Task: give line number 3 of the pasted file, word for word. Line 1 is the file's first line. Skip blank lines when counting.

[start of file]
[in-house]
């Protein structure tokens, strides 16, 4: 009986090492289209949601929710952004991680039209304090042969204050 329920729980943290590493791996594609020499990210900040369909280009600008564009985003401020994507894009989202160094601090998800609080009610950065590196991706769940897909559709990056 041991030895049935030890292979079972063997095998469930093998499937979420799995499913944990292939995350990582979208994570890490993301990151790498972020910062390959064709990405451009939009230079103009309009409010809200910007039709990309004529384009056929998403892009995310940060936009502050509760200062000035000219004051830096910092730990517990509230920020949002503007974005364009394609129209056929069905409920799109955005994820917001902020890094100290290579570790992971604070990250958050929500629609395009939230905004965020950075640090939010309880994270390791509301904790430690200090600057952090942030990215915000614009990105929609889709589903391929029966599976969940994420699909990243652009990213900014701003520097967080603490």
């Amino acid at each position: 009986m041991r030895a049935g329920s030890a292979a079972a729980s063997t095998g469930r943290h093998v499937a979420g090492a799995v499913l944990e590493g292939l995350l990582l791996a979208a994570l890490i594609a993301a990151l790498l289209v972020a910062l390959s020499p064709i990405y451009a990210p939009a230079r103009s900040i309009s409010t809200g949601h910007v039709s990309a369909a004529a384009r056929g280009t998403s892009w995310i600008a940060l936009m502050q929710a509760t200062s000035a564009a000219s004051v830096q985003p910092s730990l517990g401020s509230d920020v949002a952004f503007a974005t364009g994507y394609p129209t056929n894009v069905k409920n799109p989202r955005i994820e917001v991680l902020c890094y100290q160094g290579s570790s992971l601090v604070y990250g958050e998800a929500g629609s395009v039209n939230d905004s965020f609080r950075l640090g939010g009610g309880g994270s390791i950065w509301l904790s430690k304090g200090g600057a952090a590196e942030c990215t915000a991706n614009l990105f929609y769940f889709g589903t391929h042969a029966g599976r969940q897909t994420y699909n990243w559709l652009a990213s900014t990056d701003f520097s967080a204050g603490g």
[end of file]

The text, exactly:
């Amino acid at each position: 009986m041991r030895a049935g329920s030890a292979a079972a729980s063997t095998g469930r943290h093998v499937a979420g090492a799995v499913l944990e590493g292939l995350l990582l791996a979208a994570l890490i594609a993301a990151l790498l289209v972020a910062l390959s020499p064709i990405y451009a990210p939009a230079r103009s900040i309009s409010t809200g949601h910007v039709s990309a369909a004529a384009r056929g280009t998403s892009w995310i600008a940060l936009m502050q929710a509760t200062s000035a564009a000219s004051v830096q985003p910092s730990l517990g401020s509230d920020v949002a952004f503007a974005t364009g994507y394609p129209t056929n894009v069905k409920n799109p989202r955005i994820e917001v991680l902020c890094y100290q160094g290579s570790s992971l601090v604070y990250g958050e998800a929500g629609s395009v039209n939230d905004s965020f609080r950075l640090g939010g009610g309880g994270s390791i950065w509301l904790s430690k304090g200090g600057a952090a590196e942030c990215t915000a991706n614009l990105f929609y769940f889709g589903t391929h042969a029966g599976r969940q897909t994420y699909n990243w559709l652009a990213s900014t990056d701003f520097s967080a204050g603490g």